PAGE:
As most of my work as of late involves eating and restaurants in Lima, Peru, I am often asked where to go. What is the cevicheria of the moment? Who is the hottest chef of the moment? Where should I go for a taste of the Amazon? Who has the best anticuchos? Which of Gaston Acurio’s restaurants should I go to? I could literally go on for days describing where to eat in Lima. While I’m usually scouting out huariques and market stalls in obscure districts, though for the passing writer or foodie that wants to know what is in right now, here is my Lima IT list:
- Manifiesto: Giacomo Bocchio infuses the cuisine of the southern city of Tacna with techniques he learned while cooking at São Paulo’s D.O.M. Don’t miss the tongue cooked sous vide. See our full review.
- Malabar: I’m far from the only person to think that Malabar is the best restaurant in Lima right now and has been for some time. While rumors of Pedro Miguel Schiaffino’s new Amazonian bar and farm based restaurant in Pachacamac get much of the press (not to mention La Pescaderia and the MV Aqua & MV Aria), Malabar’s explorations into unknown ingredients from the Andes and Amazonian go above and beyond anything be seen in Peru right now. See our full review.
- Astrid y Gaston: Acurio’s flagship has been re-energized by it’s rising listing in San Pellegrino’s Top 50 restaurants in the world and the 2013 move to the Casa Moreyra in San Isidro that is expected to blow any Peruvian restaurant that has ever been seen out of the water. www.astridygaston.com
- Central: Virgillio Martinez’s ultra hot contemporary Peruvian restaurant with a rooftop garden and chocolate cellar might be the most exciting in Lima right now and the chefs upcoming restaurants in Cuzco and London will attest to that. See our full review.
- Nanka: Australian chef Jason Nanka and his Peruvian wife Lorena Valdivia are turning the suburb of La Molina into a culinary destination for the first time. The innovative restaurant, which is keen on biodynamic foods, artisanal olive oil, craft beer, kitchen gardens, and general experimentation of all sorts, is the sort of diversity that Lima has long been lacking. See our interview with Jason Nanka.
- Ache: Hajime Kasuga’s fusion of Japanese and Peruvian cuisine is probably the most interesting Nikkei spot to open in several years. Set in a new restaurant strip beside spots from Acurio (Los Bachiche) and Schiaffino (Amaz), Ache moves seamlessly between traditional Japanese and Peruvian dishes. See our first look of Ache.
- Maido: Mitsuhara Tsumura, who studied in Rhode Island and trained in Osaka, Japan, is one of the latest Nikkei innovators. He serves innovative Nikkei plates like Nigiri with foie gras with Maras salt and even Okonomiyaki, a type of Japanese pizza that very suddenly is becoming a NYC trend. www.maido.pe.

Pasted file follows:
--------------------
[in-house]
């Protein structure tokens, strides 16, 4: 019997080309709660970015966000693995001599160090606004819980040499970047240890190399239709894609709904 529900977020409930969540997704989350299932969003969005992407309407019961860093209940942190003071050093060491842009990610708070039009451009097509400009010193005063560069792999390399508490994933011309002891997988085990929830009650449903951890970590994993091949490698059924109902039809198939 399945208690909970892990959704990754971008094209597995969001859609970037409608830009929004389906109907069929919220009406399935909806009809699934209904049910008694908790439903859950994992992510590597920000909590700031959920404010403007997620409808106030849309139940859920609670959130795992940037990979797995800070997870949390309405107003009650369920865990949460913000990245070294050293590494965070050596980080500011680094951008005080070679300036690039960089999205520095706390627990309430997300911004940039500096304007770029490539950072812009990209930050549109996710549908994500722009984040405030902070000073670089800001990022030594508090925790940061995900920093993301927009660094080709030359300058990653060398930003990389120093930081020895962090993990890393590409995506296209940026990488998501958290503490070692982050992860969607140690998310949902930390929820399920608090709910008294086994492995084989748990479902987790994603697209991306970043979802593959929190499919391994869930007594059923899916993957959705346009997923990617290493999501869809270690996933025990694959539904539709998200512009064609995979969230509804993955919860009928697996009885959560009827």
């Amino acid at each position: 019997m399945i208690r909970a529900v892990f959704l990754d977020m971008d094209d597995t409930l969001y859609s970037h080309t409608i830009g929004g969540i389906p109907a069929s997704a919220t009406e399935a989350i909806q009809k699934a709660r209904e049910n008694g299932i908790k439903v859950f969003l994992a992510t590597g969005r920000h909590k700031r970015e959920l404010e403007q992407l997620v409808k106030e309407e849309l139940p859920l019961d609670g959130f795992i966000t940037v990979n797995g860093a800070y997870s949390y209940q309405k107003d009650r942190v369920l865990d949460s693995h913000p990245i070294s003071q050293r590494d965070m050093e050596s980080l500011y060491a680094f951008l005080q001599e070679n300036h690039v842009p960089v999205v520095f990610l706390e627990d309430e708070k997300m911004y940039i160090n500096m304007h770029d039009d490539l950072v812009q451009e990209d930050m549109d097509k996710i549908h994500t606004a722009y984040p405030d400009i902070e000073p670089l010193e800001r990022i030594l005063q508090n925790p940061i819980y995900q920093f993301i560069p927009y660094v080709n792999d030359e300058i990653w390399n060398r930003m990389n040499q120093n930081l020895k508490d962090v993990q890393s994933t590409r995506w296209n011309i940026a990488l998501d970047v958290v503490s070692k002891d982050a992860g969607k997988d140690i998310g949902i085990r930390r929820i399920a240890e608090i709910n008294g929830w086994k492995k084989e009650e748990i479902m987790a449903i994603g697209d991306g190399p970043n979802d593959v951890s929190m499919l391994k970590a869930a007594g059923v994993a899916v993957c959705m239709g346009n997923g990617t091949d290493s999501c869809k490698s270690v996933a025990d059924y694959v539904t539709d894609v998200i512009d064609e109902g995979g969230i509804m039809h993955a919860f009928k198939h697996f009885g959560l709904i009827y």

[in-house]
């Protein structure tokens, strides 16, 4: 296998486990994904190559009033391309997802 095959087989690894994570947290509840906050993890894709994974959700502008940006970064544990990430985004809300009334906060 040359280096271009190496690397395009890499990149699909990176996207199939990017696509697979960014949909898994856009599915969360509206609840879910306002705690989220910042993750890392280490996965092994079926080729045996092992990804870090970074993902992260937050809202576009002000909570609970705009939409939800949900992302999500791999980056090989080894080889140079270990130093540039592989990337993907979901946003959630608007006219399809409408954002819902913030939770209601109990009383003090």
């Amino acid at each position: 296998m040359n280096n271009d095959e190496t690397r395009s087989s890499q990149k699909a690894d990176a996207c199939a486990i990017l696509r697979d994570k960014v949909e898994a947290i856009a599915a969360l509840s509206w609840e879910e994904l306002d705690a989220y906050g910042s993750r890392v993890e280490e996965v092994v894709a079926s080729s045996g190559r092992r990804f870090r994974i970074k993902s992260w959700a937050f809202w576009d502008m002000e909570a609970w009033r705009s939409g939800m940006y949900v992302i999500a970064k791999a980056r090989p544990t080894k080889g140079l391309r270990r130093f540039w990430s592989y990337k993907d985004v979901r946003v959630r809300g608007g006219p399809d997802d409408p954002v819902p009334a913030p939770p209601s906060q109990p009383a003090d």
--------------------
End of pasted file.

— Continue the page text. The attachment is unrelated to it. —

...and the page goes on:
- Madam Tusan: Acurio’s first foray into the chifa, Peru’s signature Chinese restaurants with Peruvian flair, is surprisingly good. The problem with most chifas in Lima is they use such low quality ingredients that they end up all tasting the same. Acurio’s standards help raise the bar. See our full review.
- La Pescaderia: Pedro Miguel Schiaffino (of Malabar fame) designed the kitchen and menu of his seafood exporter cousin’s sustainable concept food stand and cevicheria, La Pescaderia, which began in Callao and recently opened a second location in a historic Barranco house on Avenida Grau.
- Amor Amar: This sophisticated eatery and art gallery in a Republican era mansion, hidden away behind tall walls on an obscure side street, offers more than just seafood. Opened by Victor Away Say-Chang who was once a partner at Pescados Capitales. See our full review.
- El Mercado: The buzz still has not worn off for Rafael Osterling’s trendy cevicheria on Avenida La Mar. Always crowded, the chef offers an oversized menu with influences that extend to South East Asia and the Mediterranean. See our full review.
Street Food and Markets:
- Tia Grimanesa’s: The always crowded anticucheria, which moved indoors from the longtime street corner, makes for one of the most superb meals in town.
- Mercado de Surquillo #1: Come here to see small producers sell products from all over the country, from rainforest cacao to lucuma.
- Huaringas: The pisco sour has taken on a new life here. They’ll still serve you up a classic, though you have choices here. The pisco sour isn’t just a tangy lime, but can be served maracuya (passionfruit), coca, ginger, chicha morada (purple corn), or even a spicy Aji Amarillo (Peruvian yellow pepper). www.huaringas.com
- Quimera: Molecular mixology isn’t common in Lima, yet this San Isidro spot gives the chilcano a facelift with house made ginger syrup and a crystallized ginger garnish. Another take on the chilcano infuses the rocoto pepper. www.quimera.com.pe
- In Situ bar and Lobby Lounge: In the new Westin hotel in San Isidro, this trendy pub has a pisco cellar that is 2,000 bottles deep, as well as some original cocktails. www.westinlima.com.pe
- Ayahuasca: A restored Republican era mansion turned art filled cocktail den where pisco is mixed with exotic fruits like carambola, camu camu, aguaymanto, granadilla, and tumbo in macerations and dozens of cocktails. www.ayahuascarestobar.com
- Amaz: This Amazonian pub is opening beside Ache and Los Bachiche in Miraflores sometime soon. Knowing owner/chef Pedro Miguel Schiaffino’s high standards this should be quite interesting.
Writer and photographer Nicholas Gill is the editor/publisher of New World Review. He lives in Lima, Peru and Brooklyn, New York. His work has appeared in publications such as the New York Times, Los Angeles Times, CondeNast Traveler, National Geographic Traveler, Afar, and Penthouse. Visit his personal website (nicholas-gill.com) for more information.